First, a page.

This Trainer-Client Duo At VIDA Fitness Is Seriously Inspiring
By Mekita Rivas, VIDA editor/member
At VIDA, we pride ourselves on being an inclusive, open environment that makes everyone feel welcome and comfortable. No matter your story or background, we’re here to guide you along your own unique fitness journey!
Today, we’re introducing you to Juan Natal and Emily Harrison, a personal trainer and client duo who have been working together since January 2018. You can regularly catch them slaying their way through a serious strength training circuit at VIDA Fitness Gallery Place. What you might notice, though, is that there’s not a lot of verbal communication between the two. That’s because Emily is deaf, and she and Juan use American Sign Language (ASL) to power through their workouts.
They connected at an interesting time, not too long after Emily was recovering from two surgeries on her left hand.
“I met Juan back in January 2018, when I was first determined to make my New Year’s resolutions, and I knew I needed help with recovering my left hand,” Emily says. “When he first asked me, ‘What do you want?’, I made it very clear: ‘Kick my ass.’ He took me seriously — he kicks my ass every single training session.”
Juan, who speaks English and Spanish in addition to ASL, says that conducting a personal training session in sign language can be challenging, but also very rewarding.
“It is mentally exhausting, but I wouldn’t change it for anything,” he says. “I enjoy it because it’s always a learning experience for me, just as it is for her. She teaches me how to communicate efficiently, as well as some of the lingo deaf people use because there are different types of sign language.”
Because of her deafness, Emily explains, many people think it will take a lot of effort to communicate with her or that they might embarrass themselves. Some individuals even mock signing in front of deaf people or tell them how sorry they are that they can’t hear.
“Juan isn’t one of them,” she says. “He has a lot of courage to learn ASL in order to communicate with me and to make sure I accomplish my fitness goals. He is rare, and I have a lot of respect for him.”
For other people with disabilities who might be uncertain about joining a gym and working with a trainer, Emily emphasizes the importance of keeping an open mind.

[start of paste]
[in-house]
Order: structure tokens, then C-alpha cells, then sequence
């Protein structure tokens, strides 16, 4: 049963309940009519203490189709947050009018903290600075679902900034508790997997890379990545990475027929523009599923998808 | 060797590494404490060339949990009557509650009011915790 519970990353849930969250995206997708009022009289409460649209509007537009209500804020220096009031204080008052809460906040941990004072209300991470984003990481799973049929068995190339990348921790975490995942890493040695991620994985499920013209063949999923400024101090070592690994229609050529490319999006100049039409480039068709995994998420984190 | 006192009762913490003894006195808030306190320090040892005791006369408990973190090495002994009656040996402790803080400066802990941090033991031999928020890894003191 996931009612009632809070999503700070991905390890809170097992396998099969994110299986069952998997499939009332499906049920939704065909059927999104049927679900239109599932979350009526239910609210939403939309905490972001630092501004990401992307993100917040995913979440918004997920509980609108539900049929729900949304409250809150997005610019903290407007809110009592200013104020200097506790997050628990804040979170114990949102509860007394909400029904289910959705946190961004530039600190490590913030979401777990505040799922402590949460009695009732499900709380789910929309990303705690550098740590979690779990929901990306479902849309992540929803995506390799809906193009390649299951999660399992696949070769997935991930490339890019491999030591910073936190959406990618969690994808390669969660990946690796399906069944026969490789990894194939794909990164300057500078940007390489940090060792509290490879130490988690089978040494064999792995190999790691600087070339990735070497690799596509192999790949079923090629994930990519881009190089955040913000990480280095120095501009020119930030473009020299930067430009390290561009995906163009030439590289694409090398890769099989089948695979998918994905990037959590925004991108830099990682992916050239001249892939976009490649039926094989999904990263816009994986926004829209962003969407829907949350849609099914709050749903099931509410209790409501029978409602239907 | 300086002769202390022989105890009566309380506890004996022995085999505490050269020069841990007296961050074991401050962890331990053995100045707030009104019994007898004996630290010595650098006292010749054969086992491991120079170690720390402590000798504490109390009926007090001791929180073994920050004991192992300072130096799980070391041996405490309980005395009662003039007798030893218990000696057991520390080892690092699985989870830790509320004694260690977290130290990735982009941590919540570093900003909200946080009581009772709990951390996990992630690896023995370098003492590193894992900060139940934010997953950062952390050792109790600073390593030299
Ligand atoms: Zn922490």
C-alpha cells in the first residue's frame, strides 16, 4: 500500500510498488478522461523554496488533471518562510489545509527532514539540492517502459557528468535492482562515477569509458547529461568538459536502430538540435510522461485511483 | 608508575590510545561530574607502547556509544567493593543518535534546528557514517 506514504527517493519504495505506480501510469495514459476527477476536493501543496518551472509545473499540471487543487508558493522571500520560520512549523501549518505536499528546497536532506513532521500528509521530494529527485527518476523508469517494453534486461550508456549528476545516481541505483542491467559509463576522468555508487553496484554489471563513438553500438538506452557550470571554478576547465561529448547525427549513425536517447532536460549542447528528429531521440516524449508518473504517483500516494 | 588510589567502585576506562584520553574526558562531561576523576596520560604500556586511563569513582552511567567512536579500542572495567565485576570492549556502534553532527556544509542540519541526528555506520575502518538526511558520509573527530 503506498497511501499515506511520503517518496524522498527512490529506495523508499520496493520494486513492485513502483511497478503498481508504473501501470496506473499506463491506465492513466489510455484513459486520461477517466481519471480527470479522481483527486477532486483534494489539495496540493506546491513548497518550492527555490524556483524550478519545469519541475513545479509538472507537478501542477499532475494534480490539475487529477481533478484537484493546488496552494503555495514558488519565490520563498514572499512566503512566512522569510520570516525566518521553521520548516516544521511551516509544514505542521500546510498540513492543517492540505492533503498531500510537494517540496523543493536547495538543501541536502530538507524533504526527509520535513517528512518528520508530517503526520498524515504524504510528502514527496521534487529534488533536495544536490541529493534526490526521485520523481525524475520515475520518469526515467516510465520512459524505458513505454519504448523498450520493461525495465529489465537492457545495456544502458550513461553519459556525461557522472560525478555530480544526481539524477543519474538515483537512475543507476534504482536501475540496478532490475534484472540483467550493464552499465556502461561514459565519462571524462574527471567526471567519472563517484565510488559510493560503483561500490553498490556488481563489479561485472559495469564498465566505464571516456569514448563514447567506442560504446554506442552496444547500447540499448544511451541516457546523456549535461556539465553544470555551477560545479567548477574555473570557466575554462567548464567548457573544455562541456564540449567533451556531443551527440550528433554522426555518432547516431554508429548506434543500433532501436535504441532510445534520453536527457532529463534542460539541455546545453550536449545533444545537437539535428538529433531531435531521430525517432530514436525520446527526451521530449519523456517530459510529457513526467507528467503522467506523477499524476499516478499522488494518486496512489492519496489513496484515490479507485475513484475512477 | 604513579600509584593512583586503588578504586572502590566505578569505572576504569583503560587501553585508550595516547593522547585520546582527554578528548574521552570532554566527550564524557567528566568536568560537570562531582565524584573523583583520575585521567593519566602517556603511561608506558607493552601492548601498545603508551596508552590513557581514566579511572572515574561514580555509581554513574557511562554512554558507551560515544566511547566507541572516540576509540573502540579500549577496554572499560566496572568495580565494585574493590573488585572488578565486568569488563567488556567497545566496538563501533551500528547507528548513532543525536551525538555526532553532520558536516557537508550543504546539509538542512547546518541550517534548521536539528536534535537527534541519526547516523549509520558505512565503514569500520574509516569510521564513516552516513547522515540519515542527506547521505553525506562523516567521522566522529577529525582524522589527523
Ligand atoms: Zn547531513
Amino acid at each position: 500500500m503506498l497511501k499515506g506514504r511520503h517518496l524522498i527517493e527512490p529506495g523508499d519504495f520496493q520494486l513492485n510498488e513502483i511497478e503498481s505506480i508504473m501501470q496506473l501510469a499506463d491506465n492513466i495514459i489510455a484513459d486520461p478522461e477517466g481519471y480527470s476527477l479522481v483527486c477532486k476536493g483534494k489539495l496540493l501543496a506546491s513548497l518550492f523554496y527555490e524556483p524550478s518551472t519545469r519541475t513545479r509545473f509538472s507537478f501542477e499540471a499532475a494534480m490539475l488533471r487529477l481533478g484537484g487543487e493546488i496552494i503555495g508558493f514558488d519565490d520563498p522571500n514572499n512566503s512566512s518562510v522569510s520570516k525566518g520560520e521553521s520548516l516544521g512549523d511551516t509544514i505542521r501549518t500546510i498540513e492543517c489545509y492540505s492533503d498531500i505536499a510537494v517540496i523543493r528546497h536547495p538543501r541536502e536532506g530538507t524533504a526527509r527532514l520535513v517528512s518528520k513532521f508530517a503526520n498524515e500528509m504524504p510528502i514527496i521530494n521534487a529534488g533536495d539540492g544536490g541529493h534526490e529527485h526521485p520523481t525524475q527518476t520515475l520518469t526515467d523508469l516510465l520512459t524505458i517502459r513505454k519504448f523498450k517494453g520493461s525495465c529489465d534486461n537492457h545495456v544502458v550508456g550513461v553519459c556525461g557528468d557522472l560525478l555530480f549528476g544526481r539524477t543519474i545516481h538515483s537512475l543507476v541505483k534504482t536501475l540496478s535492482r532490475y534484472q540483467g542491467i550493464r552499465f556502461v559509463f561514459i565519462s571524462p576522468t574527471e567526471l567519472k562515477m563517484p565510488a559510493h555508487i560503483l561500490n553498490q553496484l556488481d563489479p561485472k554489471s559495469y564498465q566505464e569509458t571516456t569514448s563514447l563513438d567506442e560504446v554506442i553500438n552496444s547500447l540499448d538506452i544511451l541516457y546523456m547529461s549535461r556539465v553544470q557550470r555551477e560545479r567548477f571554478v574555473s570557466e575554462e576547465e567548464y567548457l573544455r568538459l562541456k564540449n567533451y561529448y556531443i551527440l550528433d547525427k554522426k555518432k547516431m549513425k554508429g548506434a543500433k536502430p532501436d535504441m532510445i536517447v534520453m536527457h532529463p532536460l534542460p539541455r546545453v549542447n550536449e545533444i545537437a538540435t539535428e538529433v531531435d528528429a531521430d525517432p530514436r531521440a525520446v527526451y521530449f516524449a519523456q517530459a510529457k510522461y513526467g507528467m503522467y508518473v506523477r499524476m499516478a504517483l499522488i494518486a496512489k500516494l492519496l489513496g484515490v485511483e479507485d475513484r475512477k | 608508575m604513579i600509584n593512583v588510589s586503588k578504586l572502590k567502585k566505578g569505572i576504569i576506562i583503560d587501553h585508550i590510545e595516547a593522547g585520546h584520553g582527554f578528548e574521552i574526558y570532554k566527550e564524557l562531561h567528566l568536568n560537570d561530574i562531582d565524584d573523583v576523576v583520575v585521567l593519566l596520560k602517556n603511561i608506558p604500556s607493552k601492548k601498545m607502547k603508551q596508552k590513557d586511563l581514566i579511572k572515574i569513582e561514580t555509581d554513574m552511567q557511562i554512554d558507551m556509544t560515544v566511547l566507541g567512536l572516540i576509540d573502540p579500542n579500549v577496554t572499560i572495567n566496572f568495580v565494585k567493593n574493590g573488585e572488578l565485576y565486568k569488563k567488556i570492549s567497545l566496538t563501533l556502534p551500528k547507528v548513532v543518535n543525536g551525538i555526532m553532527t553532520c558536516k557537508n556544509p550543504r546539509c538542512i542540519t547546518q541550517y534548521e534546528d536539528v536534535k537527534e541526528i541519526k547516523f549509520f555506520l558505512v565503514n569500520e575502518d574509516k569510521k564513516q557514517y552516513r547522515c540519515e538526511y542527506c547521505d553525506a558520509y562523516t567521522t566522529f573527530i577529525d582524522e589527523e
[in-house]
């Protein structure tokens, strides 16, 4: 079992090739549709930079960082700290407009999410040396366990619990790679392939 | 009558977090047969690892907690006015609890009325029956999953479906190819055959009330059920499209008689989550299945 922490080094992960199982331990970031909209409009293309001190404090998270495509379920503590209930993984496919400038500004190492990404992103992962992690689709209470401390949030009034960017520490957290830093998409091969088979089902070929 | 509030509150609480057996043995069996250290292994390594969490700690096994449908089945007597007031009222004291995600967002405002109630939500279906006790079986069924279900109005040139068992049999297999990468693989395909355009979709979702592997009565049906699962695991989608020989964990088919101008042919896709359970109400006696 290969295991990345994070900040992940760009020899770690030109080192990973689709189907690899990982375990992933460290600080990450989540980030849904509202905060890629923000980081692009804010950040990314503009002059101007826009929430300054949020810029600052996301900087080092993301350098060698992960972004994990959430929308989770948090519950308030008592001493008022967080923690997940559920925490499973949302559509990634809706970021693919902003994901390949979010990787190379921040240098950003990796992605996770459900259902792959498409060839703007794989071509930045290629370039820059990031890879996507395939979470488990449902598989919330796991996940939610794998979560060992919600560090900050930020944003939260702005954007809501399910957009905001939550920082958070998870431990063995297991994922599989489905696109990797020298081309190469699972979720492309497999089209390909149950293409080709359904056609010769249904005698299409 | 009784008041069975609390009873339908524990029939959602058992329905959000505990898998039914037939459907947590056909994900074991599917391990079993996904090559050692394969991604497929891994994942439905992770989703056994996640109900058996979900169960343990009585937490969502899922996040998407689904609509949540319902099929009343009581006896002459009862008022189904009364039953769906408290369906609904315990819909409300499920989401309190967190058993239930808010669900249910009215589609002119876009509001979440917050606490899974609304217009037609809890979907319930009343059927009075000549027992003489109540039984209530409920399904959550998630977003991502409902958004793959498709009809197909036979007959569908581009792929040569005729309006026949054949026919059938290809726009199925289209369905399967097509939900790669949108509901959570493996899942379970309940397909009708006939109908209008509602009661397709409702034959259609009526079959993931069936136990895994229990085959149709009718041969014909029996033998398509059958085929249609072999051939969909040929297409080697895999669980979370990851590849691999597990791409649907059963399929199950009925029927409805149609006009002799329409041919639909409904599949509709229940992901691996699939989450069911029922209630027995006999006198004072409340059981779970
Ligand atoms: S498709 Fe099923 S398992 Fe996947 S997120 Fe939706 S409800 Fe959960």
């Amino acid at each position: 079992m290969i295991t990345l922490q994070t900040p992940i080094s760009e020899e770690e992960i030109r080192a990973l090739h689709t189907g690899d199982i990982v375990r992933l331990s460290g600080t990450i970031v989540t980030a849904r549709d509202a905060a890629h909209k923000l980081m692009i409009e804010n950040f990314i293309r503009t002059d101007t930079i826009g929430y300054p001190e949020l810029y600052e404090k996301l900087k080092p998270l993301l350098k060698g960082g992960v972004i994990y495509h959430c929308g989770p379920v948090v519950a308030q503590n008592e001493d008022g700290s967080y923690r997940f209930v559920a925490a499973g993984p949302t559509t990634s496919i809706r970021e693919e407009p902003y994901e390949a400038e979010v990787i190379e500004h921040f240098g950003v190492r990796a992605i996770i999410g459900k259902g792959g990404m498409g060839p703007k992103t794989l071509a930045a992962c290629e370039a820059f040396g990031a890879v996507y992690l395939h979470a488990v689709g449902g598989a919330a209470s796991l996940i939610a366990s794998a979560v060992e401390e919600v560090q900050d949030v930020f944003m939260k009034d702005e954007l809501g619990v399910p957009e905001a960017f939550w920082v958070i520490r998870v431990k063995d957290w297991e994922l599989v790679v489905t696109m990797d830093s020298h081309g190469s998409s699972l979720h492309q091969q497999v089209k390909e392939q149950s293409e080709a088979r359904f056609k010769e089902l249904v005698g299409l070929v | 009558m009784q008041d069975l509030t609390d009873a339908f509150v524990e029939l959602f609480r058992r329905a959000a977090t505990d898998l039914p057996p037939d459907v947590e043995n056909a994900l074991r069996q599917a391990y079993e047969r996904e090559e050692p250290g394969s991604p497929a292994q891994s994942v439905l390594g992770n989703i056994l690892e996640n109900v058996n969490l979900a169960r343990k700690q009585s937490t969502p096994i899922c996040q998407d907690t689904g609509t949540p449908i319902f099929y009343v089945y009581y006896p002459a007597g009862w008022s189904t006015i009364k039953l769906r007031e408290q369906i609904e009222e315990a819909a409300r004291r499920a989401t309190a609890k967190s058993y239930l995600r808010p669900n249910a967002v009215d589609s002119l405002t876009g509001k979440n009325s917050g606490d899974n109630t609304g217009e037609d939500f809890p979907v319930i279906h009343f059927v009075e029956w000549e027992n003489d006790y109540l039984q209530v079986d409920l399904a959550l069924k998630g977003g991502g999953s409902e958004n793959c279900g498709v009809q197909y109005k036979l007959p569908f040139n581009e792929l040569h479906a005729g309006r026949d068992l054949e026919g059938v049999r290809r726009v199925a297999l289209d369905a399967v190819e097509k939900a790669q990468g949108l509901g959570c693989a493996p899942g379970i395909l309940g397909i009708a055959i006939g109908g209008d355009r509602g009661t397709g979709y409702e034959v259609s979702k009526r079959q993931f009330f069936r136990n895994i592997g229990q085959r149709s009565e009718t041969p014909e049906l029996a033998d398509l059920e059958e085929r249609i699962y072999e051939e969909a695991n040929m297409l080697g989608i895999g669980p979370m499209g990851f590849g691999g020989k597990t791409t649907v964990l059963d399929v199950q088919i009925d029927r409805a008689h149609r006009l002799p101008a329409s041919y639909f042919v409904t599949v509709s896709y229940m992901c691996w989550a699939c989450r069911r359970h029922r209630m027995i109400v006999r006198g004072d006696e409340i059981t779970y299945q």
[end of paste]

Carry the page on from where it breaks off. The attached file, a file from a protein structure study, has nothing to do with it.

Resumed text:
“Allow the personal trainer to learn from you and you learn from them,” she shares. “That’s what we did, and the experience created a strong bond in our personal trainer and client relationship.”
And without a doubt, Emily is a certified beast in the gym, clocking in five to seven workouts every week. She typically trains with Juan three times a week and takes several Group Fitness classes when she’s not working with him.
“I love various workouts because they all help me build my endurance and strength, and switch up my muscles,” she explains. “Now I am drawn to weight training, and someday I would love to have a female bodybuilding appearance. Maybe it’s just a dream.”
But if Juan has any say in it, that dream could be much closer to becoming a reality.
“We do a lot of Olympic weightlifting,” he says. “We do a lot of big movements. We’ll do some squats and a lot of deadlifting. I incorporate bodybuilding moves because she wants to work on them. If she wants to get strong, that’s what I do.”
And Emily couldn’t be happier with the progress she’s made so far — she has lost weight and gained muscle, and she’s becoming stronger every day.
“It is worth every minute and investment,” she says. “If it weren’t for him, I wouldn’t have gotten my results. I really enjoy the fact he challenges me with my workouts.”
As for Juan, he hopes that his experience with Emily is just the beginning. He wants to work with other deaf people to help them reach their potential in the gym, too.
“I simply want to educate people as much as I can,” he says. “If I have the opportunity to work with someone with a disability, not only does that person benefit from me, but I benefit from them because I learn to understand how they communicate and how they go through their daily routine. It’s a different point of view, and sometimes that’s refreshing. That person can broaden your perspective on how you see things and help you understand how everyone has a different story.”